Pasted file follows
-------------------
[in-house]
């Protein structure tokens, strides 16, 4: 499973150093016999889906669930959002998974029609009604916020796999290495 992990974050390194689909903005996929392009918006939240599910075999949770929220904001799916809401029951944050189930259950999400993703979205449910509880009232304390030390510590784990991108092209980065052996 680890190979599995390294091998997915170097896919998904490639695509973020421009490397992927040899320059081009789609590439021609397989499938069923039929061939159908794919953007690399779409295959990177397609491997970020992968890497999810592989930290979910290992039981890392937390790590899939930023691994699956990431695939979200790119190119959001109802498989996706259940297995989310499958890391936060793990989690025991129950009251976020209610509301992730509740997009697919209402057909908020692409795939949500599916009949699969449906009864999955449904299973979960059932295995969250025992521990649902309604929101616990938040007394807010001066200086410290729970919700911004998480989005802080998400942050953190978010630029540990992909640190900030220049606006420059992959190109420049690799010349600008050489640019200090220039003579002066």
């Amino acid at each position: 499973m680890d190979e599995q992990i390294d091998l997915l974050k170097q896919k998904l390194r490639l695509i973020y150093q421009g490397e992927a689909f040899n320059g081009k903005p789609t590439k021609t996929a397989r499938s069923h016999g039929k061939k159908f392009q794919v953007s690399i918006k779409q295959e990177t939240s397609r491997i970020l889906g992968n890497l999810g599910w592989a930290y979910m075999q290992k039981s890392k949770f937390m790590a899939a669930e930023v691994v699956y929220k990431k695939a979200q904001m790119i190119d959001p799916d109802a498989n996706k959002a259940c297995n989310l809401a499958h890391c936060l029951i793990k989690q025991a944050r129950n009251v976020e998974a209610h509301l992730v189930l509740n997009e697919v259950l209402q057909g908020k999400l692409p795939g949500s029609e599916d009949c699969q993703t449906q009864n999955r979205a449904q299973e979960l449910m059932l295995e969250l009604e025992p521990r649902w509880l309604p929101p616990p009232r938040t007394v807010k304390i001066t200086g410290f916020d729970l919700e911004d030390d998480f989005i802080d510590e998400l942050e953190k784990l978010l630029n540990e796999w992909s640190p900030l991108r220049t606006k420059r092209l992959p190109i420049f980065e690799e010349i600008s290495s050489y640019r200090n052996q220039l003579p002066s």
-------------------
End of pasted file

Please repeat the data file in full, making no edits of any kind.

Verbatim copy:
[in-house]
């Protein structure tokens, strides 16, 4: 499973150093016999889906669930959002998974029609009604916020796999290495 992990974050390194689909903005996929392009918006939240599910075999949770929220904001799916809401029951944050189930259950999400993703979205449910509880009232304390030390510590784990991108092209980065052996 680890190979599995390294091998997915170097896919998904490639695509973020421009490397992927040899320059081009789609590439021609397989499938069923039929061939159908794919953007690399779409295959990177397609491997970020992968890497999810592989930290979910290992039981890392937390790590899939930023691994699956990431695939979200790119190119959001109802498989996706259940297995989310499958890391936060793990989690025991129950009251976020209610509301992730509740997009697919209402057909908020692409795939949500599916009949699969449906009864999955449904299973979960059932295995969250025992521990649902309604929101616990938040007394807010001066200086410290729970919700911004998480989005802080998400942050953190978010630029540990992909640190900030220049606006420059992959190109420049690799010349600008050489640019200090220039003579002066």
């Amino acid at each position: 499973m680890d190979e599995q992990i390294d091998l997915l974050k170097q896919k998904l390194r490639l695509i973020y150093q421009g490397e992927a689909f040899n320059g081009k903005p789609t590439k021609t996929a397989r499938s069923h016999g039929k061939k159908f392009q794919v953007s690399i918006k779409q295959e990177t939240s397609r491997i970020l889906g992968n890497l999810g599910w592989a930290y979910m075999q290992k039981s890392k949770f937390m790590a899939a669930e930023v691994v699956y929220k990431k695939a979200q904001m790119i190119d959001p799916d109802a498989n996706k959002a259940c297995n989310l809401a499958h890391c936060l029951i793990k989690q025991a944050r129950n009251v976020e998974a209610h509301l992730v189930l509740n997009e697919v259950l209402q057909g908020k999400l692409p795939g949500s029609e599916d009949c699969q993703t449906q009864n999955r979205a449904q299973e979960l449910m059932l295995e969250l009604e025992p521990r649902w509880l309604p929101p616990p009232r938040t007394v807010k304390i001066t200086g410290f916020d729970l919700e911004d030390d998480f989005i802080d510590e998400l942050e953190k784990l978010l630029n540990e796999w992909s640190p900030l991108r220049t606006k420059r092209l992959p190109i420049f980065e690799e010349i600008s290495s050489y640019r200090n052996q220039l003579p002066s």